Most people with type 1 diabetes take insulin by injecting it with a needle and syringe or an insulin pen. The goal is to mimic normal insulin release as closely as possible.

People without diabetes have a low level of insulin available in the blood most of the time. This is a background, or basal, level of insulin. After meals, a bolus (extra dose) of insulin is released, just enough to clear the glucose in the blood after eating.

To imitate this sequence, you can develop a regular schedule of insulin injections using different forms of insulin. Read on in chapter 13 for a lot more about insulin and insulin plans. Other people use insulin pumps to dispense insulin at a steady background, or basal, rate and to provide extra insulin to cover meals. More about insulin pumps can be found in chapter 13.

Although today’s insulin pumps are worn externally, researchers are developing and testing pumps that are placed inside the body. Ideally, the pump would sense the amount of glucose in the blood and deliver the right amount of insulin, as needed. These pumps are called closed-loop systems.

Your type of insulin therapy should relate directly to your health and your lifestyle choices. Your chosen therapy may aim to keep your blood glucose levels from shooting too high after meals or falling too low between meals. Or your therapy may aim to keep after-meal blood glucose levels as close as possible to those of someone without diabetes.

The food you eat and the exercise you get go hand in hand with your insulin therapy. Of course, healthy eating and regular exercise are a part of everyone’s healthy living plan. But for you, knowing how these two daily features move your blood glucose level up and down is essential.

To know how much insulin you’ll need to have, it helps to know:

• Your current blood glucose level (you know this by blood glucose testing).

• What you plan to eat (so you can estimate how much your blood glucose will increase).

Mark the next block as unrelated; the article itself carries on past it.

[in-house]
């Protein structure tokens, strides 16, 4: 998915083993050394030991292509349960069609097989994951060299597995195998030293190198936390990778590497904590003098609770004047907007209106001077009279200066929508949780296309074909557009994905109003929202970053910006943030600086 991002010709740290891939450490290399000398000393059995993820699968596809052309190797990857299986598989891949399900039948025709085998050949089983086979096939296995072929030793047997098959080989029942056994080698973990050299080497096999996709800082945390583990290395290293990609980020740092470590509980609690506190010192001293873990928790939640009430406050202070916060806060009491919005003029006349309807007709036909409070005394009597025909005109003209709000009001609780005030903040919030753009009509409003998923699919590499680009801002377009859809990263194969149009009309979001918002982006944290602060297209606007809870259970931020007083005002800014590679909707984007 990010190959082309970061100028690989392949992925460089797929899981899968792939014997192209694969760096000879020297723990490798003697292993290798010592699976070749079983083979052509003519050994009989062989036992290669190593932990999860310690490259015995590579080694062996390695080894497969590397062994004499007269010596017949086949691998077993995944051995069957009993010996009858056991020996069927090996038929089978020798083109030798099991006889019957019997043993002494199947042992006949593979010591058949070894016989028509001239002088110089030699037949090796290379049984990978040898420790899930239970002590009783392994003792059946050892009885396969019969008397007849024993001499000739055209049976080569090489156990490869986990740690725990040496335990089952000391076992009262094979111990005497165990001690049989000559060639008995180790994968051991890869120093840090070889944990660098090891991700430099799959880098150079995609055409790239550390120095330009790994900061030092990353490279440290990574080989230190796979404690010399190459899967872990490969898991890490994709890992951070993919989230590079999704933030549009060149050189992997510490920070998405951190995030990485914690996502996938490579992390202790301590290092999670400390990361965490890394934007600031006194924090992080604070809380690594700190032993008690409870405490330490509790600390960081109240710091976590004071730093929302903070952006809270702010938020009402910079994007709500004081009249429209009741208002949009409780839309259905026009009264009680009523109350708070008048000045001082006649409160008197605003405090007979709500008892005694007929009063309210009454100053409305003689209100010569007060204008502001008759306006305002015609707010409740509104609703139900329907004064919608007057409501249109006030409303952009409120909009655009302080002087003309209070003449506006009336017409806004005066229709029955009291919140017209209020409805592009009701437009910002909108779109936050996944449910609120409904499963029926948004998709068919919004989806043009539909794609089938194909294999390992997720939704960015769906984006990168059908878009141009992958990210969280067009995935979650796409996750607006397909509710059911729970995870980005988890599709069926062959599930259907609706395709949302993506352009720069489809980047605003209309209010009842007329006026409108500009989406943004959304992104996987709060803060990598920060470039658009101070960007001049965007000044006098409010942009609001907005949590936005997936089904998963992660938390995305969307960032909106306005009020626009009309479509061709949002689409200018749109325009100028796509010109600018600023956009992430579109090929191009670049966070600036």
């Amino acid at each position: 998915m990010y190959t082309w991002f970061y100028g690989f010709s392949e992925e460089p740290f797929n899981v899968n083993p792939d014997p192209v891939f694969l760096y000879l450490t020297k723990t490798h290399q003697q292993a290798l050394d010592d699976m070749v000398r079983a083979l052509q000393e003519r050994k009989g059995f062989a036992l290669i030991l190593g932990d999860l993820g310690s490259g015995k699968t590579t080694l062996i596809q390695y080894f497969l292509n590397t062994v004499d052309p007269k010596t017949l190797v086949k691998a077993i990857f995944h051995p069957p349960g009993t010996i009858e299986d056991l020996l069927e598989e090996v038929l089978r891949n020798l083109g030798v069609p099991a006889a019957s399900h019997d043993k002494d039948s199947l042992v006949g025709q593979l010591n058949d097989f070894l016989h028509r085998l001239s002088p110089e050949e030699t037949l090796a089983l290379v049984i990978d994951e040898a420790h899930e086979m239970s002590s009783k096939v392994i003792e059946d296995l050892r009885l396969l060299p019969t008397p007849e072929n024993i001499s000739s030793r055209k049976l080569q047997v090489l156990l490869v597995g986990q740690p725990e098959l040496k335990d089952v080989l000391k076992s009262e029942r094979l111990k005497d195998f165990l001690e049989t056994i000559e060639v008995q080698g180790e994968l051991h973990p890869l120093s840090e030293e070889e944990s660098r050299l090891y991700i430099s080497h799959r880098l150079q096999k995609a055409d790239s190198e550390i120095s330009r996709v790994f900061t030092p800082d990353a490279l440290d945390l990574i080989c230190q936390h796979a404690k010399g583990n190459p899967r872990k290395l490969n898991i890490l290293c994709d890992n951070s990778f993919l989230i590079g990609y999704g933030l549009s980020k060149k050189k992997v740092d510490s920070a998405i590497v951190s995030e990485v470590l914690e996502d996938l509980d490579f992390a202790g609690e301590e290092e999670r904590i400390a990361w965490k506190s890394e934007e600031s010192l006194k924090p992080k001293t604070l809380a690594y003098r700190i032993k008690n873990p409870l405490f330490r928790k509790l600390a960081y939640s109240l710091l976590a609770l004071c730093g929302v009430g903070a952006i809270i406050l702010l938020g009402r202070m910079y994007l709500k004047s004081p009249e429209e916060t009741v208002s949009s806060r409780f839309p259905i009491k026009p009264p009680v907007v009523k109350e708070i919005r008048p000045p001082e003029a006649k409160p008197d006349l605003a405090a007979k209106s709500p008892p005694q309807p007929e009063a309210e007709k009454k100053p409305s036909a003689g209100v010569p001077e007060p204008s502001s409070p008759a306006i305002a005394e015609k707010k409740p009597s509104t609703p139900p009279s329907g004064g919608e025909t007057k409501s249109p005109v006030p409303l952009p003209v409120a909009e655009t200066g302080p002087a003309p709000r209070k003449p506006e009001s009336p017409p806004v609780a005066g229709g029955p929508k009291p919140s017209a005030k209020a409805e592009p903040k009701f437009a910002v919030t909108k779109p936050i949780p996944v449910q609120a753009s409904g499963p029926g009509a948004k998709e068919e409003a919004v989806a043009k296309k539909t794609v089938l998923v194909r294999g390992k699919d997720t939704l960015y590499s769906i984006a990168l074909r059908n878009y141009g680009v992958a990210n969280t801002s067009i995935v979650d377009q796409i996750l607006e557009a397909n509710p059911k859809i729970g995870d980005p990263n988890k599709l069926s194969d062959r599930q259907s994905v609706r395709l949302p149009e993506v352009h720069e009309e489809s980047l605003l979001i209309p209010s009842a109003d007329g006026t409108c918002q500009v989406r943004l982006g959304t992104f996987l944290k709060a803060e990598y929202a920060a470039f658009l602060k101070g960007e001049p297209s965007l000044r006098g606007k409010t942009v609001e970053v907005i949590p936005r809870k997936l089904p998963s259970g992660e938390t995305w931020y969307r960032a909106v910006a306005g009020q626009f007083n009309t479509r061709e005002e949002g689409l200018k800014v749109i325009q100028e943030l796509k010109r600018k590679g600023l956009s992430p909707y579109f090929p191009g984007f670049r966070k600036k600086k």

• What physical activities you plan to do.

There is more information about insulin therapy and different insulin plans in chapter 13, and more about healthy eating in chapter 10. Read about physical activity and exercise for people with type 1 diabetes in chapter 11.

Pancreas Transplants

So far, the only way to treat type 1 diabetes is to give the body another source of insulin. Usually, this is done through insulin injections. However, new experimental approaches also show some promise.

Some patients with type 1 diabetes have experienced positive results from pancreas transplants. Typically, part or all of a new pancreas is surgically implanted. The old pancreas is left alone; it still makes digestive enzymes, even though it doesn’t make insulin. Most organs are obtained from someone who has died but decided to be an organ donor.

A transplant of the pancreas is usually reserved for those with serious complications. Pancreas transplants are most often done when a patient also receives a new kidney. The pancreas transplant adds little further risk and offers big benefits. However, transplant surgery is risky. Each person needs to carefully weigh the potential benefits and risks.

Benefits of Pancreas Transplants

• You may be able to maintain a normal blood glucose level without taking insulin.

• Many of the diabetes-related side effects are prevented or delayed.

• Most people with nerve damage who receive a pancreas transplant do not get worse and sometimes show improvement.


Downsides to Pancreas Transplants

• The body treats the new pancreas as foreign and the immune system attacks the transplanted pancreas.

• Transplant patients must take powerful immunosuppressant drugs to prevent rejection of the new pancreas. Drugs that suppress the immune system can lower resistance to other diseases, such as cancer, and to bacterial and viral infections.

Islet Transplants

Researchers are testing transplanting only the islet cells of the pancreas. These are the cells in the pancreas that secrete insulin. The islets also sense glucose levels in the blood and dispense the right amount of insulin to the blood.

Islets from a deceased person are taken out, purified, and then transferred to a person with type 1 diabetes. These cells then go on to make insulin.

The procedure has been beneficial for some people—allowing them to take less or sometimes no insulin. However, islet transplantation is still considered experimental.

Organ Donors

One of the biggest problems with both pancreas and islet cell transplantation is the shortage of organ donors. About 7,000 bodies are donated for organ transplants each year in the United States—too few to supply islet cells for everyone with type 1 diabetes.